Wahaca goes Carbon Neutral

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Wahaca goes Carbon Neutral

We are delighted to to be the first restaurant group in the UK to be certified as a CarbonNeutral company – here’s how:

Since opening our very first restaurant in Covent Garden in 2007, we have sought to be a climate leader in the industry, challenging ourselves to ensure that each site has as low an environmental impact as possible. Our group, which currently has 23 locations, has reduced the average total energy consumption of newer sites (those established after 2013) by 36%. Further to this, we have regularly assessed the efficiency of older locations, and by upgrading systems and appliances have decreased the average energy consumption of older sites by 15%. For example, adjusting a heater battery at the Bluewater Wahaca led to a 76% reduction in gas use. In 2016, through offsetting the remaining unavoidable energy usage by investing in far-reaching energy-saving initiatives, Wahaca has been certified as having a net zero carbon footprint.

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Sustainability, always on the top of our list when opening new restaurants.

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Sustainability, always on the top of our list when opening new restaurants.

Last summer, we received the wonderful news that our Bristol restaurant achieved SKA Gold – we were thrilled with the news (obviously!), but, in general terms, what does it mean to our staff, who work tirelessly in our sites, and to our customers, who sometimes are willing to wait two hours to get a table and enjoy some tacos and margaritas?

This all comes back to sustainable development, a concept that, although is almost 30 years old, is shaping the way businesses work, good practices are set and societies in the world work together for one common goal: preserving natural resources, economy and culture for future generations to enjoy in the same way we enjoy them now.


Sustainability has always been part of the core values at Wahaca. Since we opened our first site in Covent Garden we have been keen on using materials that are ethically sourced, like Forest Stewardship Council (FSC) wood on our tables, or materials that have multiple uses, like cork as a heat retainer and soundproof in our Stratford branch. We also ensure that all of the timber specified for each new restaurant fit out is sustainably sourced – it is either FSC or PEFC certified or is reused/ reclaimed – this applies to all construction timber, as well as every chair and table and all loose ancillary furniture; we also work with local farmers and markets to get the freshest and most delicious ingredients without having to worry about increasing our CO2 footprint due to transportation.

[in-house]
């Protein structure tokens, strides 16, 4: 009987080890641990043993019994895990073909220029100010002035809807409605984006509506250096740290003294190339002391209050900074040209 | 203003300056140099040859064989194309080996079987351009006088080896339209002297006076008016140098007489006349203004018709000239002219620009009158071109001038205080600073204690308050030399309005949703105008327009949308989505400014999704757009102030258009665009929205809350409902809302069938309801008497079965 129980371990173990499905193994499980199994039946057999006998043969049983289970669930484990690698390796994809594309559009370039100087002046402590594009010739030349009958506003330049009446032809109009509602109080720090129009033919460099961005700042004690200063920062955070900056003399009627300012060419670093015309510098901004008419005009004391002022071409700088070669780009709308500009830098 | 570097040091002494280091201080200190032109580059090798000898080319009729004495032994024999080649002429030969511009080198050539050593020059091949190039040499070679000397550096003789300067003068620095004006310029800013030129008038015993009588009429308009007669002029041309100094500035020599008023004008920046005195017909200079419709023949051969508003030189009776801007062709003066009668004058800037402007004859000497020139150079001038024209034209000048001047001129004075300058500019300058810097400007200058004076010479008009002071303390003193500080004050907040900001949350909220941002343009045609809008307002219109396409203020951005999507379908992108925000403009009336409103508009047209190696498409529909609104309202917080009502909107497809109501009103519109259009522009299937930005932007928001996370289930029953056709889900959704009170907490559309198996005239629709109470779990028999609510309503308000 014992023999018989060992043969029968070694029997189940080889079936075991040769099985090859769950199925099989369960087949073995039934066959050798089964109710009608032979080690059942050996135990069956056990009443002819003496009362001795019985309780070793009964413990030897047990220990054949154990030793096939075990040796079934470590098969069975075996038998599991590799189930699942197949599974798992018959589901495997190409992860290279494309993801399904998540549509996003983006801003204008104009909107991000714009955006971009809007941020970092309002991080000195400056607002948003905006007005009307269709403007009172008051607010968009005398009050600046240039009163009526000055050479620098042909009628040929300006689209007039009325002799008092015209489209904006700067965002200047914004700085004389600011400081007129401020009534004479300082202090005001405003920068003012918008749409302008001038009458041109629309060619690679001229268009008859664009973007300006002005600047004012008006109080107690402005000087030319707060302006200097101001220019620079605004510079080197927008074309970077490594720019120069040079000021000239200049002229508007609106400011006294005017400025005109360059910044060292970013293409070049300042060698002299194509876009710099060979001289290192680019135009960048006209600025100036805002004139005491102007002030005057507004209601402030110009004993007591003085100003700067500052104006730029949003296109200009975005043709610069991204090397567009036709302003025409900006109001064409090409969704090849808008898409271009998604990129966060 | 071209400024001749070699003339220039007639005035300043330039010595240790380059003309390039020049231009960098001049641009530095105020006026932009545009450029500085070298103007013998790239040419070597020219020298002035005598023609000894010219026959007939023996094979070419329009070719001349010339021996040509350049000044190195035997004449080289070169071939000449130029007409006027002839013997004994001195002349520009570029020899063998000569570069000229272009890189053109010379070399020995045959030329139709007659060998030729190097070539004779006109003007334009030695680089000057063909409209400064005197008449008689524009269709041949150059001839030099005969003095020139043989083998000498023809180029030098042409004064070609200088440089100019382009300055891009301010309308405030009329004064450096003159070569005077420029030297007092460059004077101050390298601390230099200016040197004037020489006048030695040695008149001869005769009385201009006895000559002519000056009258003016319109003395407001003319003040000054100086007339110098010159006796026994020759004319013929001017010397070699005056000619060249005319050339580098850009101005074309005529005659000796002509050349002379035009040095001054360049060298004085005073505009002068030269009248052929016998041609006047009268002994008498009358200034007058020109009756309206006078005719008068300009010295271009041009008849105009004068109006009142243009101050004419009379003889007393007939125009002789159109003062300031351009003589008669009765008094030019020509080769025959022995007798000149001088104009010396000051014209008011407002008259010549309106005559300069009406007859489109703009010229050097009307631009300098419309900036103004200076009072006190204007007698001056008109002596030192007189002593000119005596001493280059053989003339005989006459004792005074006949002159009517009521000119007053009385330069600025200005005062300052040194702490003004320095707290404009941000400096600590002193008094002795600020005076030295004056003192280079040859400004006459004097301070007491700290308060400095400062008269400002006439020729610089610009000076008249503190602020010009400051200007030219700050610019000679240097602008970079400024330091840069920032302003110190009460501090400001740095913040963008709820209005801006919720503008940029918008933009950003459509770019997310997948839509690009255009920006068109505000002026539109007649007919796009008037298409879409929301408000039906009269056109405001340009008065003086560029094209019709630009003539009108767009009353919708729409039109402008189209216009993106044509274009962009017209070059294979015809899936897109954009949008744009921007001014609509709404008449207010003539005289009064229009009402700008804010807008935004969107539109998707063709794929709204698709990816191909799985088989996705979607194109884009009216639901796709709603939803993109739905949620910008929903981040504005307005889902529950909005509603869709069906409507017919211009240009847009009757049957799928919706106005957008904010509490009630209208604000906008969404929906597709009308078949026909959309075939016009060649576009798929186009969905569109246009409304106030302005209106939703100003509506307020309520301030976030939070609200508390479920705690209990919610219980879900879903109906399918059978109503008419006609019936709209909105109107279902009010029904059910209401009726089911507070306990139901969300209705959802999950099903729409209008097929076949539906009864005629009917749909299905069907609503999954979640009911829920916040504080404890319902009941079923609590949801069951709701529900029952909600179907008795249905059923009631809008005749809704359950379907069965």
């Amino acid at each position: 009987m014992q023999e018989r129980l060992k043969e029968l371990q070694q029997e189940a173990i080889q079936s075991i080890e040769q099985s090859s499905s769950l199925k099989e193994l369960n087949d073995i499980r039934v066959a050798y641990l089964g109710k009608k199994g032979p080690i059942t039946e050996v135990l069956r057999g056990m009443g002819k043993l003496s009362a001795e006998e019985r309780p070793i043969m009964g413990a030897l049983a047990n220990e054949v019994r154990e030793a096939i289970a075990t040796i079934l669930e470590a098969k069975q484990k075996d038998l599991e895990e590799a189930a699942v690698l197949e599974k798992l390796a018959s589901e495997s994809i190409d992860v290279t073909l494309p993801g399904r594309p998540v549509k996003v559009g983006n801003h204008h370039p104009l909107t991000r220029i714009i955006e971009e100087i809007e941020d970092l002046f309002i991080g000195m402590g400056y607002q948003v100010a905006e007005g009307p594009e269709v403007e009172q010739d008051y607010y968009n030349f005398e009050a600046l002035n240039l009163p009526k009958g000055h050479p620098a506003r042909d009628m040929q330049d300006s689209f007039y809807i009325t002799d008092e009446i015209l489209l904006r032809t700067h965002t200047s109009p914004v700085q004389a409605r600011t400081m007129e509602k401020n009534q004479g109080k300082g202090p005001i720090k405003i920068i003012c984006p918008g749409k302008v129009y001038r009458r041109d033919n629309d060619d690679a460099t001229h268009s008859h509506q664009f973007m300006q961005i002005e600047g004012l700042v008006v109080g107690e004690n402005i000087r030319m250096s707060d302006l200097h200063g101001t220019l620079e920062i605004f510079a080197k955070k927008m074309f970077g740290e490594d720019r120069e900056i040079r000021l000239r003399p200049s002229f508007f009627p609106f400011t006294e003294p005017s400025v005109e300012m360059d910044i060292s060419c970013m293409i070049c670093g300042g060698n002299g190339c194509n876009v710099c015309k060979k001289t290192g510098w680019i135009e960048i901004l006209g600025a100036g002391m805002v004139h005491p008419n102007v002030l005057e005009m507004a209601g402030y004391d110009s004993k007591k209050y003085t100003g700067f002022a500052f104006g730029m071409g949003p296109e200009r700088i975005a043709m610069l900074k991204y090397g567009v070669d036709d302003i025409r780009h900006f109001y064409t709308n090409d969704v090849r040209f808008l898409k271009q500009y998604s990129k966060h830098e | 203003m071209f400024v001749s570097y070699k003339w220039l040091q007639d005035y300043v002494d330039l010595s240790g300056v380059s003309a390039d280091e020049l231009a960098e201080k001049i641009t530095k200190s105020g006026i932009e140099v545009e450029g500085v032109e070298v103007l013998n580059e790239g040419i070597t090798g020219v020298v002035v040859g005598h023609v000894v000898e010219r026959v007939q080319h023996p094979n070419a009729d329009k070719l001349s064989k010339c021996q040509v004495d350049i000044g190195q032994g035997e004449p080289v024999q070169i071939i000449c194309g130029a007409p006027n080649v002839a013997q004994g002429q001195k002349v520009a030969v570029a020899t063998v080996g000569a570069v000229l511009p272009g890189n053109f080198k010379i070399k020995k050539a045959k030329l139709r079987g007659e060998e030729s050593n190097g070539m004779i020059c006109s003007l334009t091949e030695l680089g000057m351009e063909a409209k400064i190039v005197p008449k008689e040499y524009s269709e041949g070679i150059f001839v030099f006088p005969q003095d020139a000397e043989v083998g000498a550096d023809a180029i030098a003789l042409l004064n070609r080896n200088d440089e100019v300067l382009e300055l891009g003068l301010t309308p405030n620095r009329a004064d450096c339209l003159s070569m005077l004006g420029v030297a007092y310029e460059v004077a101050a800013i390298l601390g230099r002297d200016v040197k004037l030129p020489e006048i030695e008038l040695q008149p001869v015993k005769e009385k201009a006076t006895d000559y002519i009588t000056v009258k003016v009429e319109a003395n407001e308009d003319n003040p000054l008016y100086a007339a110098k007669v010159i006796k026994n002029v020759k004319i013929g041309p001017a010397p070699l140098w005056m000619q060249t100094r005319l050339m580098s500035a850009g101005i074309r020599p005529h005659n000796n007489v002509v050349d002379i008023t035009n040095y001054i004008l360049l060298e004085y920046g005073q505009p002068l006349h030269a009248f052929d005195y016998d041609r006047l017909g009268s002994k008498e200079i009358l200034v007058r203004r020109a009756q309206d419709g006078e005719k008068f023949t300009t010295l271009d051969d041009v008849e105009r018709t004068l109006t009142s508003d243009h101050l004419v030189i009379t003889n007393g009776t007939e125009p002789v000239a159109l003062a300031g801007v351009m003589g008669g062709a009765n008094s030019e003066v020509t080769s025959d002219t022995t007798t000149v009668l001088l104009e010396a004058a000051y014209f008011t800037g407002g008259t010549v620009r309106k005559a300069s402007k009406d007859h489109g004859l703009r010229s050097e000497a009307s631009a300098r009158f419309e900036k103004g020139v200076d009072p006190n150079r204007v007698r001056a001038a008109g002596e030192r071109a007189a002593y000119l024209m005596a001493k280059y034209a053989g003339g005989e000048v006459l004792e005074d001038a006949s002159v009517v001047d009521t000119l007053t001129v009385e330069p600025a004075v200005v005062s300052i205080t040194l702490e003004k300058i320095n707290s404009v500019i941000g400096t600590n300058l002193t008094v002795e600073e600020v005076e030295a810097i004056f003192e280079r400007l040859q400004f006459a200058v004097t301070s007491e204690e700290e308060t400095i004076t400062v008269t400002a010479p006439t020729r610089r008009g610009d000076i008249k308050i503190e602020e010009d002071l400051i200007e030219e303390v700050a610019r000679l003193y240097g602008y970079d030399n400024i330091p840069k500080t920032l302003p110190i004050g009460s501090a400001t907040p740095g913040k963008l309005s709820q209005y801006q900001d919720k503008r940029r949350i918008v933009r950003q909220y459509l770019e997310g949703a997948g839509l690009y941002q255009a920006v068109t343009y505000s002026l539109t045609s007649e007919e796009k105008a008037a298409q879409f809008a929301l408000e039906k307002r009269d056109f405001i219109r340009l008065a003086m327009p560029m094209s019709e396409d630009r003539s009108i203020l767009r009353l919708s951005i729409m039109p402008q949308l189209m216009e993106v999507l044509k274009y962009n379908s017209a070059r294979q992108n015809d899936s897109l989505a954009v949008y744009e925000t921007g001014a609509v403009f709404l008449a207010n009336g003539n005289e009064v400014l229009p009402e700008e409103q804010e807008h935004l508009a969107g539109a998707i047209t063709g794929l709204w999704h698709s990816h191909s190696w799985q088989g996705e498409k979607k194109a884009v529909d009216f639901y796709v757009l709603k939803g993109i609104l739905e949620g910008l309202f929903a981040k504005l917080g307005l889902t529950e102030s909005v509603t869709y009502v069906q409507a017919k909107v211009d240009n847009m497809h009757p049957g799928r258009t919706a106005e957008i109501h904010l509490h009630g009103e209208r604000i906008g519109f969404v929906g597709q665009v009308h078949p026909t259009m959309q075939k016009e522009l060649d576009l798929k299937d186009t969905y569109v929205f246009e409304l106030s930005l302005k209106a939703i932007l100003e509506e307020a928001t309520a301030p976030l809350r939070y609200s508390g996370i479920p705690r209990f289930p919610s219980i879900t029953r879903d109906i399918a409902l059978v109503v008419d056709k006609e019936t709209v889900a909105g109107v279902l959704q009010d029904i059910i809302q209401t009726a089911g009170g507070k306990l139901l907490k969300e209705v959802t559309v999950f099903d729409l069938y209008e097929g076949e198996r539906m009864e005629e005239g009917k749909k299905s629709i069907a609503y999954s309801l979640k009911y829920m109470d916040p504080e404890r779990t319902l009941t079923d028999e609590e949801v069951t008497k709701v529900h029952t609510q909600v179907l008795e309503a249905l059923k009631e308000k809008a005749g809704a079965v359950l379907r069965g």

At our most recent opening in Liverpool, we reused signage from Wahaca Manchester, put down artificial grass on our stunning roof-top bar made of 100% recycled plastic and re-used existing blocks of glass for the bar counter from a wall that was taken down.



In terms of water usage and lighting, we have a strong policy of training our staff into turning lights and water taps off when they’re not in use; at the same time, the staff areas and toilets have movement sensors, which means they automatically turn off when no one is around and our water taps and WCs are all fitted with flow controllers, which limit the flush to 4.5 litres.

As our company grows with time, new sustainability requirements will arise and we will do whatever we can to implement them in new sites, as well as giving our older sites a little refurbishment to get up to standard. We know there is always room for improvement and we love all new ideas our staff come up with. Whenever you visit our amazing Bristol site or any of our other beautiful restaurants, tuck in safely, because your food will cost little to the environment and we make sure that has happened from day one and continues to happen, no matter how big we get.

Street Art at Wahaca Bristol

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Street Art at Wahaca Bristol

When we found the space for our Bristol restaurant at the top of Queen’s Road in Clifton, our imagination was immediately sparked by the size and depth of the interior and the chance to bring a huge mural to the heart of this Street Art loving city.

The artist that we chose for this project, Will Barras, was one of the original pioneers of Bristol’s urban art scene and one of the artists who was celebrated at the Crimes of Passion: Street Art exhibition held at the nearby Royal West of England Academy. His own loose style of drawing has become influential worldwide thanks to exposure in books such as Scrawl and later on the cover of Street Sketchbook. As a member of the “Scrawl Collective” his work takes him on worldwide tours creating murals seen by millions.

In this film, we asked street artist Will Barras about the mural he’s created in our Bristol restaurant and how the city inspired his work.

For more films on what we’re up to at Wahaca, head over and subscribe to our WahacaTV YouTube channel

Thanks to the guys at Upsides Media. Visit www.upsidesmedia.co.uk for more of their work.